Jo and Stuarts Story

When two became three

Tiny seed

Like many of the other people who have shared their journey to becoming parents with the help of the Assisted Reproduction Unit (ARU), our journey was a long one too.

Stuart and I have been married for 12 years and together for 20. We’ve been through a lot in our relationship and infertility really is a maker or breaker; thankfully for us, all the struggles and challenges we faced brought us closer together.

We realised we’d need help to conceive when Stuart was diagnosed with a benign tumour on his pituitary gland. As the mothership of all things hormonal, the tumour stopped his body from producing sperm, and had caused him to have azoospermia, meaning he had a zero sperm count.

Following treatment for the tumour, Stuart began a course of injections that helped to rebalance his hormone and sperm production to enable us the best chance of a natural conception.

After another year of trying, the ARU team were surprised that we had not yet conceived. I am nine years Stuart’s junior and have always been in great health. They were a bit stumped as to why we had not yet conceived, so decided to do a laparoscopy to take a closer look at my reproductive system to find out more. They were surprised to find out from the investigation that I had suffered the damage of many years of severe endometriosis.

The endometriosis had blocked one of my fallopian tubes completely and the other was described as ‘patent’, meaning if we had been lucky to fertilise an egg, there was a high chance it would have developed into an ectopic pregnancy, as it would have struggled to move through the tube, due to the damage caused by the endometriosis.

I’ll never forget it, it was Valentine’s Day 2007 and I’d just come round from the procedure. When they told me I’d not be able to conceive naturally I was absolutely crushed. I’d always been really healthy. I was younger than Stuart. I’d never experienced any symptoms associated with endometriosis, like painful, heavy periods, so this diagnosis was so shocking. We were told the only way we would be able to conceive would be through IVF.

We began treatment early the following year with the support of Bourn Hall, Cambridge. We felt super confident this was the best place for us as it was where, in 1978, the first ‘test tube baby’ had been born through the pioneering work of Professor Robert Edwards and Dr Patrick Steptoe.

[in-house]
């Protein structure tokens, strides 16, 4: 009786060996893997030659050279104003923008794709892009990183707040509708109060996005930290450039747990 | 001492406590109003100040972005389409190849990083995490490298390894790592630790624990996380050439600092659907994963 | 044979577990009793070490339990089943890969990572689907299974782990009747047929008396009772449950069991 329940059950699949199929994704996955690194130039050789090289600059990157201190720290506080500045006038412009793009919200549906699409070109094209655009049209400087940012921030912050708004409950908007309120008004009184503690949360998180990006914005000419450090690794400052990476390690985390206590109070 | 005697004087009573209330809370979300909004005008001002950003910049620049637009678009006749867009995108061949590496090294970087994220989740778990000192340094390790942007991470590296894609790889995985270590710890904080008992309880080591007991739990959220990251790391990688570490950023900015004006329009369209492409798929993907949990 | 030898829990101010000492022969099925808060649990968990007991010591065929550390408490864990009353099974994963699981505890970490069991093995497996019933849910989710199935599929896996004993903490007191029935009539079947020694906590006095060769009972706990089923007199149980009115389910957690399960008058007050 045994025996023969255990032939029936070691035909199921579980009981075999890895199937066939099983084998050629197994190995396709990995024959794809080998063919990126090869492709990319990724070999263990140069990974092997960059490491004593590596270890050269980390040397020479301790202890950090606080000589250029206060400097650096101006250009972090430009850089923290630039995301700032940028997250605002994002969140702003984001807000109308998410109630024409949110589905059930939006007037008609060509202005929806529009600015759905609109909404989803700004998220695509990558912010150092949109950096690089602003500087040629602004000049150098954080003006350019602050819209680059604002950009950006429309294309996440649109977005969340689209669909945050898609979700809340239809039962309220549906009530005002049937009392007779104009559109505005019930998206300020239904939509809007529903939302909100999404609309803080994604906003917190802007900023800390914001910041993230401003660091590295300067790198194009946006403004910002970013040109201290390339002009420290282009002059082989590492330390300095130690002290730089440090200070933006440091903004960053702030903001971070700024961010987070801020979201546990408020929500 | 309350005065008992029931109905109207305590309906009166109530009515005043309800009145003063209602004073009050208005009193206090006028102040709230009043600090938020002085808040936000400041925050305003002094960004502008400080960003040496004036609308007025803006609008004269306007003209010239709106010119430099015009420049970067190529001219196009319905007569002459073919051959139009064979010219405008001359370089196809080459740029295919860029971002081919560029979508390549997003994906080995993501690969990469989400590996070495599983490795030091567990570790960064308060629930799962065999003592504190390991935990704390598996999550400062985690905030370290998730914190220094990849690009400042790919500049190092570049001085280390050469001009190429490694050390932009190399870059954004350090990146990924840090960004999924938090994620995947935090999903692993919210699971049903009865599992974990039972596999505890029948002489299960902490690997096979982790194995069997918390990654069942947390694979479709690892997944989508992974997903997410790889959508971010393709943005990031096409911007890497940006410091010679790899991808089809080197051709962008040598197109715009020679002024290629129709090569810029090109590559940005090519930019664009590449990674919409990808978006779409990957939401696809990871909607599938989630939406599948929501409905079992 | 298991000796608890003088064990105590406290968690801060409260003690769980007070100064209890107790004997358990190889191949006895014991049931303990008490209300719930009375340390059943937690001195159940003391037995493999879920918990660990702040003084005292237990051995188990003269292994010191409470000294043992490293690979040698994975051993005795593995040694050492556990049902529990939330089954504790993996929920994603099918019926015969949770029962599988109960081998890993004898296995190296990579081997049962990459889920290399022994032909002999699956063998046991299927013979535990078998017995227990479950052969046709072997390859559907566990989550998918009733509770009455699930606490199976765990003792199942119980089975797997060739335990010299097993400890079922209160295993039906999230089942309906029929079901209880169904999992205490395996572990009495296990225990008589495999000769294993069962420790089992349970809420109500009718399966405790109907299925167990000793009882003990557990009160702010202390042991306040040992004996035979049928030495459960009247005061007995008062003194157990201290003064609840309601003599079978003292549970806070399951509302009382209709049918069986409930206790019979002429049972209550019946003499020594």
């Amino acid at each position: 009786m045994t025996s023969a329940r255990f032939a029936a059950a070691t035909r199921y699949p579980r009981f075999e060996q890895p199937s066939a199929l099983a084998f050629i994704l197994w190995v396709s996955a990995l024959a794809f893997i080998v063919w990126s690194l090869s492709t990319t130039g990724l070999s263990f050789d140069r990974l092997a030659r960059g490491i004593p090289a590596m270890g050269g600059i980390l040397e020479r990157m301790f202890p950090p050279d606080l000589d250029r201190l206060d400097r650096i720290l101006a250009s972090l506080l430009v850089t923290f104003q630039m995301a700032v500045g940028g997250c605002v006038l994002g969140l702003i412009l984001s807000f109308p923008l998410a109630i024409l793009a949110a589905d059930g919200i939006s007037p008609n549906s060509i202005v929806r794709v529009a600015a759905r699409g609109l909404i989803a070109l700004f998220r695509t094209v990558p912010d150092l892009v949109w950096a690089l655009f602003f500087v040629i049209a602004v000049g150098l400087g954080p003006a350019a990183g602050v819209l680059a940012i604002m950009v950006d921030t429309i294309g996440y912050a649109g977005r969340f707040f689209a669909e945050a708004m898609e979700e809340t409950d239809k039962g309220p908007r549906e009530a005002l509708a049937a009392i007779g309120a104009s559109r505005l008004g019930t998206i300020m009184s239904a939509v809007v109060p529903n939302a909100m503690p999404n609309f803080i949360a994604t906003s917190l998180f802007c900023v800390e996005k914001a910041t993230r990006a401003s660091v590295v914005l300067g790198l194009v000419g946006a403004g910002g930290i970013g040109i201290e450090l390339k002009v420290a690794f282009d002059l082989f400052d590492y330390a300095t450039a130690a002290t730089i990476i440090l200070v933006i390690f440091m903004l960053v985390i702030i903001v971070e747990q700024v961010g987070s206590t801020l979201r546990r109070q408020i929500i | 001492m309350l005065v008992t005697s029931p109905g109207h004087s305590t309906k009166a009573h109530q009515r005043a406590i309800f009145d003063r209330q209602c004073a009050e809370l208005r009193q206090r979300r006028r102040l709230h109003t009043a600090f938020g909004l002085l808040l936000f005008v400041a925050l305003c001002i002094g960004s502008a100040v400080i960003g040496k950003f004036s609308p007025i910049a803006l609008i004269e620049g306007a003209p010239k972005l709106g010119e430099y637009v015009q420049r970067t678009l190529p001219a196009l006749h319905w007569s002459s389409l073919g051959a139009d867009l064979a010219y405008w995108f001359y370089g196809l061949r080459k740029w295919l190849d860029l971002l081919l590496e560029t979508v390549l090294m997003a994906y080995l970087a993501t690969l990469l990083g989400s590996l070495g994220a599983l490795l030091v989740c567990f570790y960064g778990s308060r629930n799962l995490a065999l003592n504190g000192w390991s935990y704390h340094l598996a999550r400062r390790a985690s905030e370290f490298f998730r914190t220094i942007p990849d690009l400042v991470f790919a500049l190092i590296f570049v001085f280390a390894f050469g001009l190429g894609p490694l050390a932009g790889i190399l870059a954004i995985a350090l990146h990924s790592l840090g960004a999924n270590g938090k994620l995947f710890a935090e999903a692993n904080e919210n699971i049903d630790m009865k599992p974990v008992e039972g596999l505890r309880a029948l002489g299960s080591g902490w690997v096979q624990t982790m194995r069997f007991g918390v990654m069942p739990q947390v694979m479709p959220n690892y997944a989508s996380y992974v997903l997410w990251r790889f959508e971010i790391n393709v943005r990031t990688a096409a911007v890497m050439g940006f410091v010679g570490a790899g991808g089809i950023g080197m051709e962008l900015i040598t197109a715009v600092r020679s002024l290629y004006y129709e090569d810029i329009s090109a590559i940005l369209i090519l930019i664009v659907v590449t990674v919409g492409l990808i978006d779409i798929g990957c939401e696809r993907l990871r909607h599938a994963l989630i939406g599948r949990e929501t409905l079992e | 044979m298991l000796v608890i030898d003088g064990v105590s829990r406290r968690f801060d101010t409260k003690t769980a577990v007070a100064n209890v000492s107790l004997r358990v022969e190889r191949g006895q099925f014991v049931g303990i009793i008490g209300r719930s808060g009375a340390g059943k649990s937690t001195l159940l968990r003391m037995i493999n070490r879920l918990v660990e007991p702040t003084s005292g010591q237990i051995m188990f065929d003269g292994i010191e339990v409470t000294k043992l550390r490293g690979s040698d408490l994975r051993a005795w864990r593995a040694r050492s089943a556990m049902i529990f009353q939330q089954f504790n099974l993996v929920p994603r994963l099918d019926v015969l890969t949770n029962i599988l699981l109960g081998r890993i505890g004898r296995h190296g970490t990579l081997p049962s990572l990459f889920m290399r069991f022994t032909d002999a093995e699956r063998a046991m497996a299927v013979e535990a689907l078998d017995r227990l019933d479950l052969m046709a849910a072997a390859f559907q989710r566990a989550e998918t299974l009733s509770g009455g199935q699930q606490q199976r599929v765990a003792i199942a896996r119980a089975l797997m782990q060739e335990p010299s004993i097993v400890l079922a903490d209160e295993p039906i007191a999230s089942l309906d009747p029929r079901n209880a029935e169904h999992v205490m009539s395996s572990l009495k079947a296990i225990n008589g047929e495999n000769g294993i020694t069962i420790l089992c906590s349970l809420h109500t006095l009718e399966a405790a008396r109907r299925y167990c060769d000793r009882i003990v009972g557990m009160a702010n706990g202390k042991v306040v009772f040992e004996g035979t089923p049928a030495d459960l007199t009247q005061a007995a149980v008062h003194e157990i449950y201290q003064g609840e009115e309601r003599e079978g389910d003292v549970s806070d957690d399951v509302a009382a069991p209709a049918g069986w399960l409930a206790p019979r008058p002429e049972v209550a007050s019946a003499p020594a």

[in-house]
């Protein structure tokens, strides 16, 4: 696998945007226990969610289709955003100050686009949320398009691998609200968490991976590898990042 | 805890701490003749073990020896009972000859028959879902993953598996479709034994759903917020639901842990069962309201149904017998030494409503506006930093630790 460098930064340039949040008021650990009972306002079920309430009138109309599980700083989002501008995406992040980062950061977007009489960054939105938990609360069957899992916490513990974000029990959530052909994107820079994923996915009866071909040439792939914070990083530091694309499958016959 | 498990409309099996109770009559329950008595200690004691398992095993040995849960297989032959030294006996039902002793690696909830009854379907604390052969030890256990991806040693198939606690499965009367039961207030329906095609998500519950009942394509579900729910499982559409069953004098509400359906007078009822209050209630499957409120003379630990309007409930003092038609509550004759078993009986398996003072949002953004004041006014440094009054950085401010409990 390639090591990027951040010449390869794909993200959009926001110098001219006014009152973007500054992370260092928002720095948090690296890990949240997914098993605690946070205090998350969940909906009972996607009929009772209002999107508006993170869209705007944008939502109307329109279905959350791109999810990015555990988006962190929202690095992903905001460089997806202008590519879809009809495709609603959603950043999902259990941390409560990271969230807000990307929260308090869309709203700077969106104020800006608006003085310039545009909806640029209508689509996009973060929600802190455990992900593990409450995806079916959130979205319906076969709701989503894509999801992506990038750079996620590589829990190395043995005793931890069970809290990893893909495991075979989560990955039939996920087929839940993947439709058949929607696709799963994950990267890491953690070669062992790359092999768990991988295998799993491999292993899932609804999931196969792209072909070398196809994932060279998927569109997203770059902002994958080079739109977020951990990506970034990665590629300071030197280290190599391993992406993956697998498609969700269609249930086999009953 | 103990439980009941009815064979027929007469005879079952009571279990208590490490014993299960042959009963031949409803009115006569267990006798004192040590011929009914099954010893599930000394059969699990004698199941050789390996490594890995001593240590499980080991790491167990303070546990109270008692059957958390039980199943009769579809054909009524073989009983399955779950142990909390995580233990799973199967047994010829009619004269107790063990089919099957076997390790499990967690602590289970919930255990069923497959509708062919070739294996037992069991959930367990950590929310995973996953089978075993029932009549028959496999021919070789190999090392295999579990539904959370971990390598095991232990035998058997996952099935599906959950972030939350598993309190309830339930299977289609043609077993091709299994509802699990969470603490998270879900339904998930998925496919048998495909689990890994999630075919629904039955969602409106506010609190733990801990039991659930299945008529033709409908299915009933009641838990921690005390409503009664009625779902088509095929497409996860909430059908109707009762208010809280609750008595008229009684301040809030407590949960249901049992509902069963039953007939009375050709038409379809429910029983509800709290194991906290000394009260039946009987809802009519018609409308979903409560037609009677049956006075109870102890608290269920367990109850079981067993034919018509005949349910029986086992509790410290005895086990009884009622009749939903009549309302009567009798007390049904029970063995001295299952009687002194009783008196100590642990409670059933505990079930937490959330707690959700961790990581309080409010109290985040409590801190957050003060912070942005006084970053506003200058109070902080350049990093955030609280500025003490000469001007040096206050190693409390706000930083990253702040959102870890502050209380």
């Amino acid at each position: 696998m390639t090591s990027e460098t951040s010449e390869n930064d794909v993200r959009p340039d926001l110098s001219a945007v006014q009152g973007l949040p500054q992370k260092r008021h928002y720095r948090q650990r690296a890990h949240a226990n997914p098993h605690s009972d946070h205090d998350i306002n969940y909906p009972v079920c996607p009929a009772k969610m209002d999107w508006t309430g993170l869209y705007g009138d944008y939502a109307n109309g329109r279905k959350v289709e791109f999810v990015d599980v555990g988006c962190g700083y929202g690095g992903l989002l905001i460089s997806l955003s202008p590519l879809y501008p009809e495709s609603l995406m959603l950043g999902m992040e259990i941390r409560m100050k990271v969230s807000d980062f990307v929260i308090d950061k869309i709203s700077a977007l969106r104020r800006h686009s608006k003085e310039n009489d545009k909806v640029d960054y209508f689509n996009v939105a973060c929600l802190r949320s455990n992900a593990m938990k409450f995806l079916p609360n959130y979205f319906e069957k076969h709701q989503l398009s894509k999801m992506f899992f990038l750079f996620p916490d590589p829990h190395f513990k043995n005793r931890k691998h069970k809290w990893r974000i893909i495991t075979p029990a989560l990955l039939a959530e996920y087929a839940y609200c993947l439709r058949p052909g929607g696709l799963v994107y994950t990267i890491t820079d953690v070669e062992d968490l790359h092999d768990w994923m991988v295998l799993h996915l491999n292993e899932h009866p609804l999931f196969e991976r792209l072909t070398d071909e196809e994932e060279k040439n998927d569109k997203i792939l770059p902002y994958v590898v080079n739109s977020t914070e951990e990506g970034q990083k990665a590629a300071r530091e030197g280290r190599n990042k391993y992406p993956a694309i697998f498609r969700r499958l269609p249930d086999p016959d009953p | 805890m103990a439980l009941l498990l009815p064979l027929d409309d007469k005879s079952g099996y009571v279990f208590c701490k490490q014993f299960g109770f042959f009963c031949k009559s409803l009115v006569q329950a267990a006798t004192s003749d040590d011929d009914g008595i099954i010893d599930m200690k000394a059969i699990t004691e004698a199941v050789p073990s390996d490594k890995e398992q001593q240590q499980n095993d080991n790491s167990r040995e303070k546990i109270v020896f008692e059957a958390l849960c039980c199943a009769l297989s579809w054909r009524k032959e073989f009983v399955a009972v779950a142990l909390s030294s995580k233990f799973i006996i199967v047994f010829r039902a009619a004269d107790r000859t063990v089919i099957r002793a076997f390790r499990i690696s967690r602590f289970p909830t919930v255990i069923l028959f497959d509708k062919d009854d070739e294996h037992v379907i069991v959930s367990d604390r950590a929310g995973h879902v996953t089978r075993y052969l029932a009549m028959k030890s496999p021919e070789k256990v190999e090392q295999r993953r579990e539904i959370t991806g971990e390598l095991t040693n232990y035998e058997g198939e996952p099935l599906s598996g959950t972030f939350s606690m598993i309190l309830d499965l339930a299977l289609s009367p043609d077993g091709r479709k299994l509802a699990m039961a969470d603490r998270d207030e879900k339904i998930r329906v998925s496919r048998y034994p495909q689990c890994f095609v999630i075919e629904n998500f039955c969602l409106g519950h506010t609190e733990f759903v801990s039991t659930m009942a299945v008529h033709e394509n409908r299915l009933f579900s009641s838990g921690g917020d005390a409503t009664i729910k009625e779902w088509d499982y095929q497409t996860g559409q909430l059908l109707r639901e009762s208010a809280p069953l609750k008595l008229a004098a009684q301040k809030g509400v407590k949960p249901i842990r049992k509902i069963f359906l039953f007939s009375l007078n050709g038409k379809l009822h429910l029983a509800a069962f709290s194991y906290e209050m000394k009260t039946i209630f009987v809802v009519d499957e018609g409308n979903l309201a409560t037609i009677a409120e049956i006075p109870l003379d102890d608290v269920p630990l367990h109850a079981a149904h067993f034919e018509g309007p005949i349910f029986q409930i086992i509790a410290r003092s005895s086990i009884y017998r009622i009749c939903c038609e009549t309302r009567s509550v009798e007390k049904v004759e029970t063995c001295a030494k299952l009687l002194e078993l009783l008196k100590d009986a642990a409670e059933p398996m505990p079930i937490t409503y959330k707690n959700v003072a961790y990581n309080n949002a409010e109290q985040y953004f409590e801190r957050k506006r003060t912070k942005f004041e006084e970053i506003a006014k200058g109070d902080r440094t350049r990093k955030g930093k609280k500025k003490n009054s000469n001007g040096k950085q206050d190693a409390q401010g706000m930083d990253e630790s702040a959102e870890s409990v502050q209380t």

While Edwards and Steptoe had long since retired, we felt the place had a great foundation and could help us achieve our dreams of becoming a family.

We’d really hoped we’d conceive first time around, and while the first round appeared to go amazingly well with what they called ‘triple A grade’ embryos and two being implanted back into me, sadly it wasn’t to be.

Failure on that first attempt was absolutely devastating, I truly thought we’d made it. I felt like I was grieving. Grieving for the children that hadn’t made it and grieving for the dream that we hadn’t achieved. During this time the ARU offered me some counselling, which was a huge help. It helped me work through my feelings of grief and understand that the underlying issues were a fear that Stuart wouldn’t want to continue with IVF after this round, due to him being so much older than me. I discussed this revelation with Stuart and we agreed that we would continue for another round.

Despite this huge disappointment, we immediately applied to proceed with a frozen cycle. I had been very fortunate in the first egg harvest to have a lot of embryos fertilised and frozen for future use.

We began a frozen cycle six months later. Sadly, once again, it wasn’t to be, but we were prepared this time for the emotion a negative result brings.

In late 2009 we made the decision to go for one more fresh cycle. We agreed it would be our last cycle and if we weren’t successful then we would go down the adoption route. To help enhance success I began a course of acupuncture and even arranged an appointment pre and post transfer with a local acupuncturist in Cambridge.

In January 2010 we completed our third attempt and following the dreaded ‘two week wait’ were ecstatic to find out we’d been successful with one baby on board!

Maggie Rose Buchanan was born on 26 September 2010.

Maggie really is an angel sent and we remind ourselves daily of the journey we took to have her. She’s ten years old now; full of sass and promise and we’re so excited to see her grow and develop into a beautiful, kind, generous, bright and sensitive soul.

Without the Assisted Reproduction Unit, our story would have been so different. Having our own child has meant everything to us and we are eternally grateful for their support and expert guidance we received throughout our years of infertility.”

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